I once worked with a CEO who was getting ready for his manufacturing company’s annual sales meeting. He wanted his talk to be different from the ones he had given in the past. Fortunately, the company was rolling out two big initiatives that year. So that became the theme I gave him to launch his speech: “These are exciting times.”
What followed were the slides with the in-store displays, the new designs, projected profits, etc. That was information that the audience needed and wanted to see. But it was that upcoming journey through "exciting times" that told them to perk up and pay attention.
#3. Use Compelling Evidence
Now let’s discuss the “concise” part of the formula. This section concerns presenting your ideas with authority, and that makes what you say compelling.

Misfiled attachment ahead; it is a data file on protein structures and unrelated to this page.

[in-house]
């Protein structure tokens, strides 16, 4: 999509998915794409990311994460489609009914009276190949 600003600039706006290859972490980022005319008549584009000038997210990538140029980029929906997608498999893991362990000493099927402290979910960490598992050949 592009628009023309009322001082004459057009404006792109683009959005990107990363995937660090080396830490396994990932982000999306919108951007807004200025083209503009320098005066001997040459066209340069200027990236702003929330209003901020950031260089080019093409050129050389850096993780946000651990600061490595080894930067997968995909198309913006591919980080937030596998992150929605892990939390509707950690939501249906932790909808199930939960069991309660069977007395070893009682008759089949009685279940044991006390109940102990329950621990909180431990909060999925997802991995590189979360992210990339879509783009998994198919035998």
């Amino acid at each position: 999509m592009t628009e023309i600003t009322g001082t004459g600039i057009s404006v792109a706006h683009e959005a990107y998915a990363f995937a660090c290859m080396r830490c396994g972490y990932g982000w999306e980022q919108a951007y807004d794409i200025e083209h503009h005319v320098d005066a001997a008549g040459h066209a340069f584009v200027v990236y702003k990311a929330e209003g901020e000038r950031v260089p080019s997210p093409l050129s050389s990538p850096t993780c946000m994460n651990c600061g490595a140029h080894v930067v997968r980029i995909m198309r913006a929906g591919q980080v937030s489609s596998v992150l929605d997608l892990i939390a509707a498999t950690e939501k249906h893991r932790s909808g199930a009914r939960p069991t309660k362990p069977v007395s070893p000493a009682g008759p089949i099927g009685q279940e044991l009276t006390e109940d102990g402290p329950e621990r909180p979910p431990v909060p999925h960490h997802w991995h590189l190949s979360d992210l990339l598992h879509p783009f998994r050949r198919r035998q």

When it comes to persuading others and bringing them around to your views, your opinion matters, of course—but not as much as you think. Audiences need more than your thoughts. They need evidence.
As it happens, thinking along these lines also helps your conciseness. Speaking theoretically and in generalities is death to a speech. (Just look at those two words: 'theoretically' and 'generalities'—can't you just tell they'd sound boring in a talk?) But if you back up your claims with examples, well, you’ll be much more likely to compel agreement.
Here’s an easy way to think of all this: Each time you make a claim, back it up with evidence. Data, case studies, personal experience, an image . . . use anything that feels like proof. Let's say your company make medical devices and you're telling your team you need to create a smartphone app. Would it help to show a video of people addicted to their phones? You bet it would! (One of my clients actually did this in a keynote speech, and it was hilarious.)